Different types of plants require different light intensities. Some plants thrive in low light, others require bright light. With artificial lighting the intensity of light is determined by the bulb wattage and how close the plant is to the light source. Knowing the light requirements of your plants will benefit you greatly when determining where to place a light and which plants to group together under the fixture. As a general rule of thumb, plants that are grown for fruit and flower usually require more light than those grown strictly for their foliage. Plants under artificial light should be rotated weekly, as light from tube style bulbs is more intense in the center of the bulb than at the ends. Using white trays, mirrors or trays lined with foil will help reflect light to increase the amount of light available to your plants.

 Duration of Light

Most houseplants do well with 12-16 hours of artificial fluorescent light each day. Too little light will result in elongated, spindly growth and too much light will cause a plant to wilt, color to fade, soil to become excessively dry and foliage to burn. Plants also require a rest period each day. Providing your plants with an 8-12 hour period of darkness a day will moderate plant growth rate and provide the rest necessary for setting flower buds. For example, the Christmas cactus needs 13 hours of uninterrupted darkness a day, for six weeks, in order to set flower buds. Without this required time of rest time the Christmas cactus will not flower. The use of an automatic timer is helpful in regulating the amount of time your houseplants are exposed to light and darkness.

Fixtures

When choosing a plant light fixture, the most important feature is that the fixture be adjustable. You should be able to adjust the fixture up and down to account for the growth height and varied light intensity requirements of a variety of plants. If the fixture is not adjustable you will limit the type of plants that you can grow and how much you can use the fixture. Simple shop lights and tabletop light fixtures are both adjustable and good choices for lighting houseplants. Another consideration is the size of the fixture. Size choice is based on the number of plants that you plan to grow under the light. Lighted plant carts provide multi levels of lighted shelves on which to grow plants. Carts are on wheels that make them easy to relocate, while tabletop fixtures are lightweight and easily transported to other locations when necessary.

It may seem intimidating to get started with artificial light sources, but you will be amazed at the difference it will make to all your indoor plants, houseplants and seedlings alike.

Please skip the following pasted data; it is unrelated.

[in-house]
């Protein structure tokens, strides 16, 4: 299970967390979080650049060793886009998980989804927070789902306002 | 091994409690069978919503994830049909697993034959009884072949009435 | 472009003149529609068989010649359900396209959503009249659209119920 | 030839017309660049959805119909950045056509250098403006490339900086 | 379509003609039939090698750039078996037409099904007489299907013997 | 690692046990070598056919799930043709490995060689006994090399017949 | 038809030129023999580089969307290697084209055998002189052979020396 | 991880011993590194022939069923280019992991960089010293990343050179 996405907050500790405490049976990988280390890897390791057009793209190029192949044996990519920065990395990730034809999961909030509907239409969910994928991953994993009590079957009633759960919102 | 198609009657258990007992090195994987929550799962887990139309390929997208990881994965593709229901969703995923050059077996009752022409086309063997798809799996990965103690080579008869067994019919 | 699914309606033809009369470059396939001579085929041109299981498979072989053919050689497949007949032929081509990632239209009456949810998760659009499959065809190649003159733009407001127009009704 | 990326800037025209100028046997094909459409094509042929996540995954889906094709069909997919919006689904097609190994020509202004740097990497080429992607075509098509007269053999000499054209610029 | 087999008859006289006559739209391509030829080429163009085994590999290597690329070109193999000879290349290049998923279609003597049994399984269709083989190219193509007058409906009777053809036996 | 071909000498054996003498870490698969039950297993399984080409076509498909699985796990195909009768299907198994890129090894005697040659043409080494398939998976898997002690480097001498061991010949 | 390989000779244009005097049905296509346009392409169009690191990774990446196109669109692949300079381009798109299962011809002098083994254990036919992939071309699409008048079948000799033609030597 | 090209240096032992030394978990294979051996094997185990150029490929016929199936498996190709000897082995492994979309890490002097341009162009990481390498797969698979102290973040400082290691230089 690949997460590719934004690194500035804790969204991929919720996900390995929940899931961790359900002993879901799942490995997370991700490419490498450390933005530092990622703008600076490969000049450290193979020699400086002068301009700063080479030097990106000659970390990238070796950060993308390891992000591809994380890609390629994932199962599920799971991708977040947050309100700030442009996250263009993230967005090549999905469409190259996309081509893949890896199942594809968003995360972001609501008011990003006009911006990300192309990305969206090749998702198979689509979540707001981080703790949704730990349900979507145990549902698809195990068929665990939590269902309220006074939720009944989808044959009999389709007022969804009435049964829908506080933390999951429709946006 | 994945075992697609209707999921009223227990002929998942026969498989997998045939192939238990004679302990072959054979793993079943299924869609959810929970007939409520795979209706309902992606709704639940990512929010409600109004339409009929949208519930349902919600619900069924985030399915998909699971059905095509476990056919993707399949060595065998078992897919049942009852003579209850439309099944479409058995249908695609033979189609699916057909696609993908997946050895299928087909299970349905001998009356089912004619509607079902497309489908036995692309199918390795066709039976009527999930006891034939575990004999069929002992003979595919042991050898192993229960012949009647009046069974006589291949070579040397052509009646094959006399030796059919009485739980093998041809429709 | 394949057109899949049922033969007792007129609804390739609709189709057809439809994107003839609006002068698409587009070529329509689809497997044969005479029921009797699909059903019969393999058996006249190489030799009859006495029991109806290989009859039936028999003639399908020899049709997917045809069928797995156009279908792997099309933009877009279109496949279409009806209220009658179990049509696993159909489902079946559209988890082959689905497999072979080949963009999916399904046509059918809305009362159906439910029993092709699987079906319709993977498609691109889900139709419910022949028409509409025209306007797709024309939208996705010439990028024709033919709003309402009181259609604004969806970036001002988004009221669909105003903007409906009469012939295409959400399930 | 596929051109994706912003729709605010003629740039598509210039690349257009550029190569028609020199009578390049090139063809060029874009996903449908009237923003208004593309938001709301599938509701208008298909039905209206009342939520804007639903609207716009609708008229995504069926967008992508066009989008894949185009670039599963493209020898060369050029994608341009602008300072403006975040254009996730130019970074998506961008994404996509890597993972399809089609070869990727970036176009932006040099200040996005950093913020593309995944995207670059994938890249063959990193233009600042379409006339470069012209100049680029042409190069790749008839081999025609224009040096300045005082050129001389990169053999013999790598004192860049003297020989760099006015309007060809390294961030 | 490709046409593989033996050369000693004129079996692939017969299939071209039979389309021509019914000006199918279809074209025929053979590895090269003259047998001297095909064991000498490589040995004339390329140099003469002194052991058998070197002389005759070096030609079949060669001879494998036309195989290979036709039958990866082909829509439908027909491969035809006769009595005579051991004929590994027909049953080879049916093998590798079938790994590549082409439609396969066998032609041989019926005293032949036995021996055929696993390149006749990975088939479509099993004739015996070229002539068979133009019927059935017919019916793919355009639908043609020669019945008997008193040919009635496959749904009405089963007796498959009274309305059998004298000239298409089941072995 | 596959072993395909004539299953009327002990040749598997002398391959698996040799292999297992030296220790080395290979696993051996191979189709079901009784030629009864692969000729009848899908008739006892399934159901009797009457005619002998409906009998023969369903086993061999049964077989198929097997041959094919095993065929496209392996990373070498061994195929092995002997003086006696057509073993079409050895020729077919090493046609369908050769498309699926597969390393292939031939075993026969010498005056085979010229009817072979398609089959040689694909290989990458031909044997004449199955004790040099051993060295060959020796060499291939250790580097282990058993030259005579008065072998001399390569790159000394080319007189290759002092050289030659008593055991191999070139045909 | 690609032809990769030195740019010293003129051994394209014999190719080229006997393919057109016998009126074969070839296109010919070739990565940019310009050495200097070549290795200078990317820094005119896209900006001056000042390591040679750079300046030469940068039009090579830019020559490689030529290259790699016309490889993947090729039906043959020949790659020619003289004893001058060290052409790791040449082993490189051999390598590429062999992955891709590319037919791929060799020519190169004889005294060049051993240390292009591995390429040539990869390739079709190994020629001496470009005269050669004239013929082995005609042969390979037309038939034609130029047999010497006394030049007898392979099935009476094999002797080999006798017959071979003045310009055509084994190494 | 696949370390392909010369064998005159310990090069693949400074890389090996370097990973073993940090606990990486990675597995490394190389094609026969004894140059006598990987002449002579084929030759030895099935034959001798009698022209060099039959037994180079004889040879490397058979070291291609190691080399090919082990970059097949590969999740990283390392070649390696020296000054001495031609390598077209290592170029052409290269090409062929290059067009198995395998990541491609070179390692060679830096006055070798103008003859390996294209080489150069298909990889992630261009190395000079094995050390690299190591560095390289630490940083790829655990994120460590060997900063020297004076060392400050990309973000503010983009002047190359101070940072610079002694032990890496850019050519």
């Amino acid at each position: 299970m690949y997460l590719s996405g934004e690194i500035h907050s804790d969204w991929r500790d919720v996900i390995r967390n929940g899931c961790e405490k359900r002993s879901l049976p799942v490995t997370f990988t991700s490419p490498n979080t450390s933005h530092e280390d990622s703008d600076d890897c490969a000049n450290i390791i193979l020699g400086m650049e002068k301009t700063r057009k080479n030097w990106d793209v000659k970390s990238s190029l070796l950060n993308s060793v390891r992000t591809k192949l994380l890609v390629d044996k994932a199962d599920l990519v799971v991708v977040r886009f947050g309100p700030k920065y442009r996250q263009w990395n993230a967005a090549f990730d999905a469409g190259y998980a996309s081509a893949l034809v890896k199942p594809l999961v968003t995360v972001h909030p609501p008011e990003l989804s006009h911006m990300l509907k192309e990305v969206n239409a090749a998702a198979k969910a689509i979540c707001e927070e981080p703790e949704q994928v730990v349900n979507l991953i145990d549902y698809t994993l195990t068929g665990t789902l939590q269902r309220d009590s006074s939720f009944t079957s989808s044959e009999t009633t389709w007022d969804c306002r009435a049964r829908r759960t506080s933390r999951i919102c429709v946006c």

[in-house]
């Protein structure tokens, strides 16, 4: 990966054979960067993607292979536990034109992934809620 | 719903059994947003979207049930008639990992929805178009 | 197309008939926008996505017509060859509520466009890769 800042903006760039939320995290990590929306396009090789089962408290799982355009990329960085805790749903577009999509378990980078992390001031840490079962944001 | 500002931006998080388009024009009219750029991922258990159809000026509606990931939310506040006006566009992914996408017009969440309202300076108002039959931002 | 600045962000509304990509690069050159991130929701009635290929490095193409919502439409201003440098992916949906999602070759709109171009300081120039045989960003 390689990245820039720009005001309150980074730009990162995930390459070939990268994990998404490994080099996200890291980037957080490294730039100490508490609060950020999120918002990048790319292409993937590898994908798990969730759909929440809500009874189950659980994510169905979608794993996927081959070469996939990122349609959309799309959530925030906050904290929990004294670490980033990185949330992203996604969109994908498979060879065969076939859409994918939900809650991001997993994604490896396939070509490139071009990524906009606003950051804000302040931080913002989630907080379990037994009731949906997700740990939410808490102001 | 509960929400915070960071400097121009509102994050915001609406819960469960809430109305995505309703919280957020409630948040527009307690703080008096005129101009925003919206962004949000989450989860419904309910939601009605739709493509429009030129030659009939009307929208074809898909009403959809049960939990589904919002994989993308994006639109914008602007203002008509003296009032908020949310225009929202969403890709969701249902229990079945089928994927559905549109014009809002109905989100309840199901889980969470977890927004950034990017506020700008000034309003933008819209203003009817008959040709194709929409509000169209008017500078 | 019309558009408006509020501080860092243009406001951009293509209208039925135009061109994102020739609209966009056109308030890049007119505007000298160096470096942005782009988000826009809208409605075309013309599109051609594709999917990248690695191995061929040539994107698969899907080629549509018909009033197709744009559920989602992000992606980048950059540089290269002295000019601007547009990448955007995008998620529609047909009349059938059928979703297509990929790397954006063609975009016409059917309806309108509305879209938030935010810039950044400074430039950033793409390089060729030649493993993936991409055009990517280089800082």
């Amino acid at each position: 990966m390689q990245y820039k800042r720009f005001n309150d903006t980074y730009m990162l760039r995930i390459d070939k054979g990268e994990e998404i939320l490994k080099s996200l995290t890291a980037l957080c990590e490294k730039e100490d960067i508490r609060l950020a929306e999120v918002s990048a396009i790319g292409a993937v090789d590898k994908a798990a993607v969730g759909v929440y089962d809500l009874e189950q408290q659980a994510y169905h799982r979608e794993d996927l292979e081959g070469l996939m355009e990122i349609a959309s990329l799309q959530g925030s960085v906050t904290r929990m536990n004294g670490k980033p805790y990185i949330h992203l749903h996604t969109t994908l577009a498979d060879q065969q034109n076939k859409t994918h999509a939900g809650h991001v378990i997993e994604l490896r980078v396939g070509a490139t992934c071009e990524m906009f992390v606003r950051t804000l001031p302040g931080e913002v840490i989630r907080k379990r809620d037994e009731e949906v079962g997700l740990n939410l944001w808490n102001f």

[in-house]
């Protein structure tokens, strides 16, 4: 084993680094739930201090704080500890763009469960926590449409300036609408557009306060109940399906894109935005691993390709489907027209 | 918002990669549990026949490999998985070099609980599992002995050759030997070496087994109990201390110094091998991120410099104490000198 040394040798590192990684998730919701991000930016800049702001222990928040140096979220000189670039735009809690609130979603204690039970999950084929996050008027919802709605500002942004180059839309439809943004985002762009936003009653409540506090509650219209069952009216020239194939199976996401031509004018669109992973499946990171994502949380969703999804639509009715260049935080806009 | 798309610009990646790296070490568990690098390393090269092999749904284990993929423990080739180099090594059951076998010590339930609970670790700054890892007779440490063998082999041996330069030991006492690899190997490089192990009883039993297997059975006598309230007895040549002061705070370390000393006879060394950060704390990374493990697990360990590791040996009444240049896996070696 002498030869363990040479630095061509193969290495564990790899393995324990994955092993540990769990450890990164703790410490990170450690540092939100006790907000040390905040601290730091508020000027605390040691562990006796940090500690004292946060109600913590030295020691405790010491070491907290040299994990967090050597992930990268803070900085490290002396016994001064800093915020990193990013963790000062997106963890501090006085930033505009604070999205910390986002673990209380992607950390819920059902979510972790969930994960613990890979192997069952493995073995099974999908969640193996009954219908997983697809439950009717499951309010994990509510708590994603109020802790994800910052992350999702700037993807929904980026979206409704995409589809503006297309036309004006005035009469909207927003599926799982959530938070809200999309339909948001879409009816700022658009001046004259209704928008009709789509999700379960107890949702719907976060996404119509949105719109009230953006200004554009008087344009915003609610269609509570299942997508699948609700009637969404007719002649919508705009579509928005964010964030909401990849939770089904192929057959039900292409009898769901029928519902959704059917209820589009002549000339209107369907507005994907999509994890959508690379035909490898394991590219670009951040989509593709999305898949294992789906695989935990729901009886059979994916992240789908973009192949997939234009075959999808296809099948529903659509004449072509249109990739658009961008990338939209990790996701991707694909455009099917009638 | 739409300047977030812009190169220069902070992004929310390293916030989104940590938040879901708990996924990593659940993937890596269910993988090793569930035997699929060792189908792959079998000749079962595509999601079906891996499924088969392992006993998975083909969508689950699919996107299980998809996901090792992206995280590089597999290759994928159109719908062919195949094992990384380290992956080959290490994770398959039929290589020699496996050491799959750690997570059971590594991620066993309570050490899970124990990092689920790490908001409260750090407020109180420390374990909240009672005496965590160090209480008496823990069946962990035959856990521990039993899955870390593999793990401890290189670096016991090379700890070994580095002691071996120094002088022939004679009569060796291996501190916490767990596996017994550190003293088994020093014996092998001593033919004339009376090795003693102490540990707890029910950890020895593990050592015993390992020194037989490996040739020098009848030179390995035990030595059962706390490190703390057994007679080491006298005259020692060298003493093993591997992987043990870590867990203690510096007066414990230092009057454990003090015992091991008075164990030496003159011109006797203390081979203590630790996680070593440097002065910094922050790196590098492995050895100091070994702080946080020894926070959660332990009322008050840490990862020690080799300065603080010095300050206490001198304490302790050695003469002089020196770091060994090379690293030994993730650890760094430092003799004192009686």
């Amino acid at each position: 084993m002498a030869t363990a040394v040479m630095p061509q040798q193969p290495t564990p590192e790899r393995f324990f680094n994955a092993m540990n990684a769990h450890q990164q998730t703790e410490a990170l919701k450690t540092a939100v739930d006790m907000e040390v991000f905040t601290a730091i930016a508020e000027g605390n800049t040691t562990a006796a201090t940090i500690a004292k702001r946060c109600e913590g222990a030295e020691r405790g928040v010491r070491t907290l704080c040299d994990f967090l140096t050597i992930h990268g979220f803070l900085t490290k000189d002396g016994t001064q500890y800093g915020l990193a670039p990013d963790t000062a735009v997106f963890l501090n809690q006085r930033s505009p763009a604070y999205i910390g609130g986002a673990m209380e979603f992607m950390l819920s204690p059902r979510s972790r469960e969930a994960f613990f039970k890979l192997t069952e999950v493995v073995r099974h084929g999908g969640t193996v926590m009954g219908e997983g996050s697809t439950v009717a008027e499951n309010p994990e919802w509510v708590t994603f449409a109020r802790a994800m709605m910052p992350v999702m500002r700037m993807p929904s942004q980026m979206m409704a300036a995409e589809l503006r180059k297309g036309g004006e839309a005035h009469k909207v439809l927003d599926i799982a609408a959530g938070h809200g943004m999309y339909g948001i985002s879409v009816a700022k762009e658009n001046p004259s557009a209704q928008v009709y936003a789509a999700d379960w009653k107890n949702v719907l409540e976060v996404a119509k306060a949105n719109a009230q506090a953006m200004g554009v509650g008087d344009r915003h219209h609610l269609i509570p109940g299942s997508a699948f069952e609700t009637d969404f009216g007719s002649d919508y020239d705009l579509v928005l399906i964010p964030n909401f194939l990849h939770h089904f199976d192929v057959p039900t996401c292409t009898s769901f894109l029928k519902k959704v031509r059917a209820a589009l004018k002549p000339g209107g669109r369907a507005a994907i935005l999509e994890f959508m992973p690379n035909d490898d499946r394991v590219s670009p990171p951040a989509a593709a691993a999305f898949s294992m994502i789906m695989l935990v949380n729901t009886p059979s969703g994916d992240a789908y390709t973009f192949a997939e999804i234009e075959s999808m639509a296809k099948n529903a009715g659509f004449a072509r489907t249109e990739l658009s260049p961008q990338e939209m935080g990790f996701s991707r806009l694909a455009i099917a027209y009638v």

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Winter Composting the 3-Bucket Way

It’s cold outside and the compost pile is frozen. Do you really feel like hauling kitchen scraps out into the winter wasteland only to have them picked through by scavengers when there isn’t enough bacteria available to break them down? Fortunately, there is an alternative. Keep your kitchen scraps cooking this winter and producing buckets of black gold for the garden next spring while you stay warm and cozy. Try the three-bucket system in your basement or heated garage – no odor, no pests and very easy!

The 3-Bucket System

Try these easy steps for the 3-bucket composting system in your basement or heated garage, where there is just enough warmth to keep the system operating without the microbes and outer layers of the compost freezing. Five-gallon painter buckets with lids work great or plastic trash cans with lids make the job a cinch. Even better are cans with wheels, so you can easily move your compost out to the garden for spring use!

  1. Fill bucket #1 with sawdust or peat moss mixed with equal parts dry soil. Add a little limestone and cover with lid.
  2. On the bottom of bucket #2, place about one inch of dry straw, leaves or shredded newspaper. Dump your kitchen scraps on top as they become available, each time sprinkling on some of the sawdust/soil mixture from bucket #1 to absorb odors and excess moisture. If you have a lot of scraps to add all at one time, portion them out and add as smaller amounts, covering each addition with the sawdust/soil mixture. Replace the lid after each addition. If there are any large pieces of scraps you may want to chop them smaller before adding to help speed the decomposition process. If your scraps are holding excess water, let them drain well before adding them to the bucket.
  3. When bucket #2 is full start filling bucket #3, using the same process you used with bucket #2. By the time bucket #3 is full, the contents of bucket #2 should be well on the way to becoming compost. Despite calling this the 3-bucket system, you can actually keep adding as many buckets as you need through the winter, but number them appropriately so you can keep track of which ones are most composted to be used first.
  4. Use and enjoy in the spring!

While the 3-bucket compost system won’t replace your compost pile, it’s still a great way to continue composting through the winter so you have plenty of rich, organic material to add to your garden in spring. Don’t let the scraps and waste from winter days be lost in the trash – turn that trash to treasure for your garden!